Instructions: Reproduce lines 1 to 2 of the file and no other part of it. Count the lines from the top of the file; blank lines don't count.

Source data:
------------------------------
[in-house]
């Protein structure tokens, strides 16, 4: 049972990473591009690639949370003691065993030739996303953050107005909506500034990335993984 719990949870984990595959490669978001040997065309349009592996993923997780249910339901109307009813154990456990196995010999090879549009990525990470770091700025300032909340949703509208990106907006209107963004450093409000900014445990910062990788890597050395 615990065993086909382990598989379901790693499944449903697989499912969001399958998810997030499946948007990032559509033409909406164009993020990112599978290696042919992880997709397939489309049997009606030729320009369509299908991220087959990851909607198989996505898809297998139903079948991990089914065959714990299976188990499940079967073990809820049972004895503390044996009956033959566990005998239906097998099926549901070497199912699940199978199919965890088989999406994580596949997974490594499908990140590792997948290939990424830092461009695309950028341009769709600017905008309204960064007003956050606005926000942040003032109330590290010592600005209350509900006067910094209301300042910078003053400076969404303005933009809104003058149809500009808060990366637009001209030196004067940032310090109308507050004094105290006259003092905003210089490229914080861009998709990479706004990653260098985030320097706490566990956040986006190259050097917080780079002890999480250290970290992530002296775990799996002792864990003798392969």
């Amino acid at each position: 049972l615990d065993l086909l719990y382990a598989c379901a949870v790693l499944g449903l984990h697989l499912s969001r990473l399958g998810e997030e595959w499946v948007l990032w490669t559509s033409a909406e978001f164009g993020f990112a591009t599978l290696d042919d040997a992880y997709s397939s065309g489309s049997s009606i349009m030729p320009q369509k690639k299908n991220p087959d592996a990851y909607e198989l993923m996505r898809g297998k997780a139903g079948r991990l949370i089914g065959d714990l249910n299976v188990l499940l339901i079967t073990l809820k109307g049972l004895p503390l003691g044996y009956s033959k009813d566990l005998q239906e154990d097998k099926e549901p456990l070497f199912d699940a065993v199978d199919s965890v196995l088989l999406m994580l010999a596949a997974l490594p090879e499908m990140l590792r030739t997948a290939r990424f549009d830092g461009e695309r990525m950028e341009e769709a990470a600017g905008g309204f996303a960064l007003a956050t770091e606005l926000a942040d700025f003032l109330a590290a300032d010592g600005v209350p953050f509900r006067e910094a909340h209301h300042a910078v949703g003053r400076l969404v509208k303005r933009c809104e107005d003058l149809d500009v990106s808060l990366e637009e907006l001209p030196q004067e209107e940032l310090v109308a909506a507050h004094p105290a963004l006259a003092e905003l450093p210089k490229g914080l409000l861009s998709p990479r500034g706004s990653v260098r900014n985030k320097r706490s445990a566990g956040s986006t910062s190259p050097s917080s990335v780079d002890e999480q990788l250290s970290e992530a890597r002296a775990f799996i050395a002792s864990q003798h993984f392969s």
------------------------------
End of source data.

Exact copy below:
[in-house]
């Protein structure tokens, strides 16, 4: 049972990473591009690639949370003691065993030739996303953050107005909506500034990335993984 719990949870984990595959490669978001040997065309349009592996993923997780249910339901109307009813154990456990196995010999090879549009990525990470770091700025300032909340949703509208990106907006209107963004450093409000900014445990910062990788890597050395 615990065993086909382990598989379901790693499944449903697989499912969001399958998810997030499946948007990032559509033409909406164009993020990112599978290696042919992880997709397939489309049997009606030729320009369509299908991220087959990851909607198989996505898809297998139903079948991990089914065959714990299976188990499940079967073990809820049972004895503390044996009956033959566990005998239906097998099926549901070497199912699940199978199919965890088989999406994580596949997974490594499908990140590792997948290939990424830092461009695309950028341009769709600017905008309204960064007003956050606005926000942040003032109330590290010592600005209350509900006067910094209301300042910078003053400076969404303005933009809104003058149809500009808060990366637009001209030196004067940032310090109308507050004094105290006259003092905003210089490229914080861009998709990479706004990653260098985030320097706490566990956040986006190259050097917080780079002890999480250290970290992530002296775990799996002792864990003798392969």